This book of Habakkuk records the prophet’s dialogue with God concerning the things Habakkuk questions. The prophet Habakkuk was saddened by the violence and corruption he saw around him and he poured out his heart to God. He was able to ask God hard questions—in this case, he essentially asked, “God, how can you punish Judah for its sins by using Babylon, when Babylon’s sins are even what the Babylonians did to their enemies? In Habakkuk 1:15 we read,
Habakkuk fears that the people of Judah will be caught in the nets of the Babylonians and the Babylonians will not be punished. Instead they will rejoice and celebrate. “Nets” for the Babylonians are their gods - gods that give them power, wealth, and control. The Babylonians enjoyed capturing people because the captors helped them live in their pleasures. The more people they conquer, the more powerful and wealthy they become. It’s a game of power. The Babylonians love to gather their prey.
Do we get caught in nets today? Are there things that trap us and control us? Do we get caught up by things that love to make us captive? Are we tempted by nets of fame, fortune, power, greed, beauty, wealth? Are we trapped by what we traditionally call the seven deadly sins - pride, greed, lust, envy, gluttony, wrath and sloth?
It happens too often that I am tempted by the hooks and nets of fashion and beauty. I love beautiful clothes and dressing in the latest colors and fashions. I also know full well that I have a closet and makeup drawer filled with everything I really need, yet I’m often caught by the hook and pulled into the net of fashion and beauty.
It happens too often that I spend too much time trolling social media sights looking at the latest happenings on Facebook and seeing the trends on Pinterest. I know full well that I can easily be caught in the trap of more, more, more by what I see.
It happens to often that I sit in front of the TV watching too much of 24 hour news cycle and other programming that just really doesn’t add to the value of my life.
Let’s pray that when ”hooks and nets” tempt us, we will recognize the temptation, consider what really adds value and meaning to our lives, and then choose wisely.
The temptations in your life are no different from what others experience. And God is faithful. He will not allow the temptation to be more than you can stand. When you are tempted, he will show you a way out so that you can endure. 1 Corinthians 10:13 (NLT)
Monday, October 12, 2015
In Hosea 4 the prophet Hosea tells of the moral and spiritual decay of Israel. He describes the punishment that awaits the people and pleads with them to return to God. Verse 16 says, Israel is stubborn, like a stubborn heifer. In the next chapter Hosea says the leaders of Israel are so stubborn, “Your deeds won’t let you return to your God.” I wander if God looks at us, and thinks, “Yet another generation of stubborn heifers!” Heifers have consequences to their stubbornness. Farmers have to put cumbersome yokes and sometimes painful constraints on stubborn heifers. What are the consequences of stubbornness when it comes to our own moral or spiritual decay? Now look at the contrast to the stubborn heifer in the next part of verse 16 - So should the Lord feed her like a lamb in a lush pasture? Unlike the stubborn heifer, lambs are known for their willingness to follow the shepherd. Are you are heifer or a lamb? What are potential consequences for us as individuals, churches, cities, and a country for our immoral stubbornness? Think about steps you might take to become more like a lamb who is willing to follow the Great Shepherd.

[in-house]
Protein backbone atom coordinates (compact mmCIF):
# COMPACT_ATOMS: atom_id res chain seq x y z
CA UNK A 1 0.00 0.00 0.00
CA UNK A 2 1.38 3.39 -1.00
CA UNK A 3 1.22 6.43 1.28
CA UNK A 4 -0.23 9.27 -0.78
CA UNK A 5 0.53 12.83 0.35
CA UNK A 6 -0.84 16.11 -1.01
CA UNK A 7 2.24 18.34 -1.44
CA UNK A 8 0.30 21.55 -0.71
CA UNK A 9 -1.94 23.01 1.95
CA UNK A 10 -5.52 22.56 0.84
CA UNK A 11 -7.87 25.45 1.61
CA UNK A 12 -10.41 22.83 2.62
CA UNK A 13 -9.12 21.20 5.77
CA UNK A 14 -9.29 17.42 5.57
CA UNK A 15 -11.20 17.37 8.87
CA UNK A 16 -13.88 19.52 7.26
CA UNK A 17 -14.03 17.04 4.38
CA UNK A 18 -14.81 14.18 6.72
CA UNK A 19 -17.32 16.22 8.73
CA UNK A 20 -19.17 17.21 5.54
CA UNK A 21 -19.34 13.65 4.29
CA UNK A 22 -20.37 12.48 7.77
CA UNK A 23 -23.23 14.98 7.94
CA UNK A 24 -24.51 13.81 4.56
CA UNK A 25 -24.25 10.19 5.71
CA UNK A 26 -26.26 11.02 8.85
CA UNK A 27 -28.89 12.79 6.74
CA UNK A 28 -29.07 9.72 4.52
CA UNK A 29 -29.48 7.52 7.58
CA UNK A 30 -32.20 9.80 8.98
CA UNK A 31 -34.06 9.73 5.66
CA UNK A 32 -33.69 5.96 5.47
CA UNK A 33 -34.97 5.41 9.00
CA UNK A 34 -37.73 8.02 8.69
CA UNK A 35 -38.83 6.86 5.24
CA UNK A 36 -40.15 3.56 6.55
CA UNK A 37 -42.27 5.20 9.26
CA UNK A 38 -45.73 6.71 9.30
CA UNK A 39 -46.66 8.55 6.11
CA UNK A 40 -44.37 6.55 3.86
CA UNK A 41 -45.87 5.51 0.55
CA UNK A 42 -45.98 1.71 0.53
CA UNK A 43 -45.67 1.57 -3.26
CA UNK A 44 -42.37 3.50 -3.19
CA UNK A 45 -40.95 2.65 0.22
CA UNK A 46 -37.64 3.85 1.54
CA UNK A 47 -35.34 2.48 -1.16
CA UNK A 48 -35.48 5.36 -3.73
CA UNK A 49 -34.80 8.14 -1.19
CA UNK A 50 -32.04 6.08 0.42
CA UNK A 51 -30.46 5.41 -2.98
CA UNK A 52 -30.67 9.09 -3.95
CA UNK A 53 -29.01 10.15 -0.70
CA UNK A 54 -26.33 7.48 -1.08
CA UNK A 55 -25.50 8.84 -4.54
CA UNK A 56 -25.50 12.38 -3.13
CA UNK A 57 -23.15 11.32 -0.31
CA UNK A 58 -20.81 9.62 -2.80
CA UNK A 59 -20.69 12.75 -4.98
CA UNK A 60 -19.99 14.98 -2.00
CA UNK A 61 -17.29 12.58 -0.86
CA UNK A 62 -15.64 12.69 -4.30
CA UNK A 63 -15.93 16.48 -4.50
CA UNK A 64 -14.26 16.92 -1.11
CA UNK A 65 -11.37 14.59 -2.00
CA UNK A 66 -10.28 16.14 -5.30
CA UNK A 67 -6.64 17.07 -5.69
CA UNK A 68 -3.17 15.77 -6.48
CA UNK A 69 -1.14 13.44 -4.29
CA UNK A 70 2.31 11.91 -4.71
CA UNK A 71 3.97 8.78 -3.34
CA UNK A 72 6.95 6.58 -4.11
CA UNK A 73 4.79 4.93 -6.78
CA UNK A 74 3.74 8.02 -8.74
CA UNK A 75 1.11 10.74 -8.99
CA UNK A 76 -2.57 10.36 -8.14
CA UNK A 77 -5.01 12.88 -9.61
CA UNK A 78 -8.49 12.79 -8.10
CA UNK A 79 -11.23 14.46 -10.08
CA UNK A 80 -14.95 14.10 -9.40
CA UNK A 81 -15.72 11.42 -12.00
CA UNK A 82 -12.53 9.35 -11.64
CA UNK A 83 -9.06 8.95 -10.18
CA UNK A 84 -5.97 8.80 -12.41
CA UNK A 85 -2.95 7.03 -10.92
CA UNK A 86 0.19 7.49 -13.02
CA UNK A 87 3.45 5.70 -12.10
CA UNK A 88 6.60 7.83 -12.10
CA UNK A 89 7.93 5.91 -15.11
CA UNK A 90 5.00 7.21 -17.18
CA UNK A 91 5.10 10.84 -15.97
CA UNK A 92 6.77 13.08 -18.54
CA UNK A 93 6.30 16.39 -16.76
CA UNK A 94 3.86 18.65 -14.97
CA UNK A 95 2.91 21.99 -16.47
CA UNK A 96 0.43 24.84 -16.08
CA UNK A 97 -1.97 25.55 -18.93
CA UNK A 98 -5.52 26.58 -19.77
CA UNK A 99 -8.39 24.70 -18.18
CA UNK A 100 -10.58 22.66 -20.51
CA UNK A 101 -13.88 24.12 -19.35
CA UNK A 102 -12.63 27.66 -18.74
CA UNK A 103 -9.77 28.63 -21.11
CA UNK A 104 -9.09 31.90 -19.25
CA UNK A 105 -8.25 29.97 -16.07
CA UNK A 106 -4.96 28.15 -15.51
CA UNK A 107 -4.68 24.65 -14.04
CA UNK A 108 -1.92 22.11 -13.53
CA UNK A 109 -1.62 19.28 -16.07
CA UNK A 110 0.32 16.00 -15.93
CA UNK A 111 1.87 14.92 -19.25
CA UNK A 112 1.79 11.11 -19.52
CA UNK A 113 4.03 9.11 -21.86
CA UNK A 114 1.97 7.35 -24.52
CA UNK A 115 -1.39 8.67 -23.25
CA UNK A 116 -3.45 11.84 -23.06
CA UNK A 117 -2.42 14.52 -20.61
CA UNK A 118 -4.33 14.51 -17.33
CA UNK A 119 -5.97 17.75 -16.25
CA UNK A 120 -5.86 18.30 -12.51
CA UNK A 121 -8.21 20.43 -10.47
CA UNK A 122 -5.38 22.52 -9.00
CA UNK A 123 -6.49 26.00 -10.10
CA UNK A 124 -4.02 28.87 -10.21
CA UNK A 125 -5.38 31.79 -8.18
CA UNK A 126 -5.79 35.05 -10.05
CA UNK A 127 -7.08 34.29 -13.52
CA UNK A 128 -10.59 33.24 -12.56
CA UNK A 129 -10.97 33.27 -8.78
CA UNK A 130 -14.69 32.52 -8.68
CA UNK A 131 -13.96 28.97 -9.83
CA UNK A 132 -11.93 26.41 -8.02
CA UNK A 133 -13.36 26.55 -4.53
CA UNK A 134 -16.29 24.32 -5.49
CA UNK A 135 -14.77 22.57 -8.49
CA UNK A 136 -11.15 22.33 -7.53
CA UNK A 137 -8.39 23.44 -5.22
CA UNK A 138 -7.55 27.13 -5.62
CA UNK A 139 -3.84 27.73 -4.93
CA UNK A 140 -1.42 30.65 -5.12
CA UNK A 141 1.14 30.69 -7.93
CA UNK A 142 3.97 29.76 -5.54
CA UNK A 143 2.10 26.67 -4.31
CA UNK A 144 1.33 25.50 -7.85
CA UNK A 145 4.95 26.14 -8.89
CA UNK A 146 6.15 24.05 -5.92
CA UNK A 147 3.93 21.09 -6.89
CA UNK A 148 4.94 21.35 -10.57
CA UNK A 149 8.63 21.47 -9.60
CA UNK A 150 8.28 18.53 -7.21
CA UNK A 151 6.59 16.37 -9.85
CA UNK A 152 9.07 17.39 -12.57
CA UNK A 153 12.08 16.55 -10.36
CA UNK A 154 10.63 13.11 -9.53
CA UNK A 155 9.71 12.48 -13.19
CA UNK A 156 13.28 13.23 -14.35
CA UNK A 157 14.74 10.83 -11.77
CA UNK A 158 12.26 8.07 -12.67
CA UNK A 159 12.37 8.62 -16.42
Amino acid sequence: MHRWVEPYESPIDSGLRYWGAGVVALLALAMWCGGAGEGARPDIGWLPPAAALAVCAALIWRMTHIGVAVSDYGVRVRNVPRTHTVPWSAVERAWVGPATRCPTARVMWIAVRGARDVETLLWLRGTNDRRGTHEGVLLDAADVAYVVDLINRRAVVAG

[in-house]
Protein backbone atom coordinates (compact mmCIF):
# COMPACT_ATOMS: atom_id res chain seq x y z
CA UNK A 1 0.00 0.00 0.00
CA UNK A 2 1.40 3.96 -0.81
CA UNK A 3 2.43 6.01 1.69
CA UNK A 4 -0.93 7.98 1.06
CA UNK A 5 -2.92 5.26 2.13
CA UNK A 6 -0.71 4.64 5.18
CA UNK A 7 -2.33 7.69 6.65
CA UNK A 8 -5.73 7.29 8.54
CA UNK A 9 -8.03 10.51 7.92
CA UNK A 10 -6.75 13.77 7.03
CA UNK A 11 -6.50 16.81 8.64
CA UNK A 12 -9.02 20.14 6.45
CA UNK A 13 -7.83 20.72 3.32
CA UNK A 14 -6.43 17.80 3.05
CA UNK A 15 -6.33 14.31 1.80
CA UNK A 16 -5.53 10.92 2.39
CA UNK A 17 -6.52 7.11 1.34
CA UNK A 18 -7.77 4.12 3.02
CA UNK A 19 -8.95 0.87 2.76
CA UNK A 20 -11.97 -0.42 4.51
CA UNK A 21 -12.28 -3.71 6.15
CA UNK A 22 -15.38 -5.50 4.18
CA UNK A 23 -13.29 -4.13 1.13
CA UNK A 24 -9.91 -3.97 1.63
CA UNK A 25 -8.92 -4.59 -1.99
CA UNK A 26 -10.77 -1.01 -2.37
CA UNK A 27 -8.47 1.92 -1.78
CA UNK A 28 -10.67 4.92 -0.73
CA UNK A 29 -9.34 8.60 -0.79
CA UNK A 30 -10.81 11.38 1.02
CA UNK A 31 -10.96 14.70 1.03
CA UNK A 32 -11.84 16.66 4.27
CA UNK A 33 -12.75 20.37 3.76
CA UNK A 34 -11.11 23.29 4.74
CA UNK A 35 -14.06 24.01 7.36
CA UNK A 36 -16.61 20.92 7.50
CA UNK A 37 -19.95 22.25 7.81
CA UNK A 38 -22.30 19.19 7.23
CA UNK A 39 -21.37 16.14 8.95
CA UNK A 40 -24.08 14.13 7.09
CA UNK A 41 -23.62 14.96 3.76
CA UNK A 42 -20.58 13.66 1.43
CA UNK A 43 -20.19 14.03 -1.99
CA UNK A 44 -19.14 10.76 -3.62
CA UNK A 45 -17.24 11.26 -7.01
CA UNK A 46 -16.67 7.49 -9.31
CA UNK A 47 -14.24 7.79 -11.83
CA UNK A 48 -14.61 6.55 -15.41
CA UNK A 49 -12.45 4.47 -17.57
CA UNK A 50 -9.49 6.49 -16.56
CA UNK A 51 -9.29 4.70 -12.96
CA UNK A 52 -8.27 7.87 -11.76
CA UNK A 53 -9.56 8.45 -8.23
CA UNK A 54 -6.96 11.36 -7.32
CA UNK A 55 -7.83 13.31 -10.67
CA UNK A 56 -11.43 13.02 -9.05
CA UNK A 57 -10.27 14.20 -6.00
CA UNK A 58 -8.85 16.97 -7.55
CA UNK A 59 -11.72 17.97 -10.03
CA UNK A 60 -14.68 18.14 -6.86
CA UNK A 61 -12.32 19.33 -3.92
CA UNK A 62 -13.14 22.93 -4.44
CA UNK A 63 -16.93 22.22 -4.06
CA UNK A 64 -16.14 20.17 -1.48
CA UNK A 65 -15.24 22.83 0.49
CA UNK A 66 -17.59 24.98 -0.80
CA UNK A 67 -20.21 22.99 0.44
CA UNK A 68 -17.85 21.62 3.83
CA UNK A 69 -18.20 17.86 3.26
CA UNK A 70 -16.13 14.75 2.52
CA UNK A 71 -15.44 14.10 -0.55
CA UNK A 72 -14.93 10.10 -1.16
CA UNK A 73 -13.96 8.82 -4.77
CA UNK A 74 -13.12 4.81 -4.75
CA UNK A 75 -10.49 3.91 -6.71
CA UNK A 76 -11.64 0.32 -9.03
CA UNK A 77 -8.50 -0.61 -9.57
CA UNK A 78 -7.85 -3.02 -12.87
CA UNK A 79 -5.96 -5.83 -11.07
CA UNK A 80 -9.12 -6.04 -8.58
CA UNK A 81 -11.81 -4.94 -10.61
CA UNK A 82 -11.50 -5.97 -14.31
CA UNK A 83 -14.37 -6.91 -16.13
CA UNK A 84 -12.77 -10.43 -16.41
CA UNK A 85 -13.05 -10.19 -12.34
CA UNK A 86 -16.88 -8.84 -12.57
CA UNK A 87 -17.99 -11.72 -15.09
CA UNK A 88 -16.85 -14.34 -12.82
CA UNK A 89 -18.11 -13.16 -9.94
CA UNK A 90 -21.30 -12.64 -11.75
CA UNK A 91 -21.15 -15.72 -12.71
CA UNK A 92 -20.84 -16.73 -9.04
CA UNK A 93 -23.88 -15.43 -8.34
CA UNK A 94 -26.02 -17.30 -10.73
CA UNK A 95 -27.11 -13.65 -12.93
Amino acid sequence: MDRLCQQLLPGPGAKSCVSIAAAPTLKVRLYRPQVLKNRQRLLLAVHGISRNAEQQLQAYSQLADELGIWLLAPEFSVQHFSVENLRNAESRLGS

Personal Worship: Read Psalm 23 and meditate on God as a shepherd who will guide, comfort, and love you.
Monday, October 5, 2015
The Message version of Isaiah 53:6 says, “We’re all like sheep who’ve wandered off and gotten lost. We’ve all done our own thing, gone our own way.” This verse reminds me of the lines in the hymn, “Come, Thou Fount of Every Blessing:” “Prone to wander, Lord, I feel it— Prone to leave the God I love.” When we’re prone to wander we have a natural tendency to stray from the path we’re on and go toward another path. Think about times you’re prone to wander. Let’s imagine we are walking down a path in the woods headed toward a beautiful lake. What might make us stray off the path? We want to find a shortcut. We get distracted. We lose our way. Someone entices us to go another way. We get frustrated and discouraged because the path seems to get hard. We find a seemingly easier path. Another path looks better than the one we are on. How does this relate to our faith wanderings? How do people wander from their faith? What times in life are you most likely to wander? The hymn continues with words of restoration, words of returning to the faith. “Here’s my heart, O take and seal it, Seal it for Thy courts above.” Isaiah tells us Christ came to restore us and make us righteous. When we wander, let us be mindful to our way back on the path and then to go his way.
Take a few minutes to worship by listening to "Come ThouFount"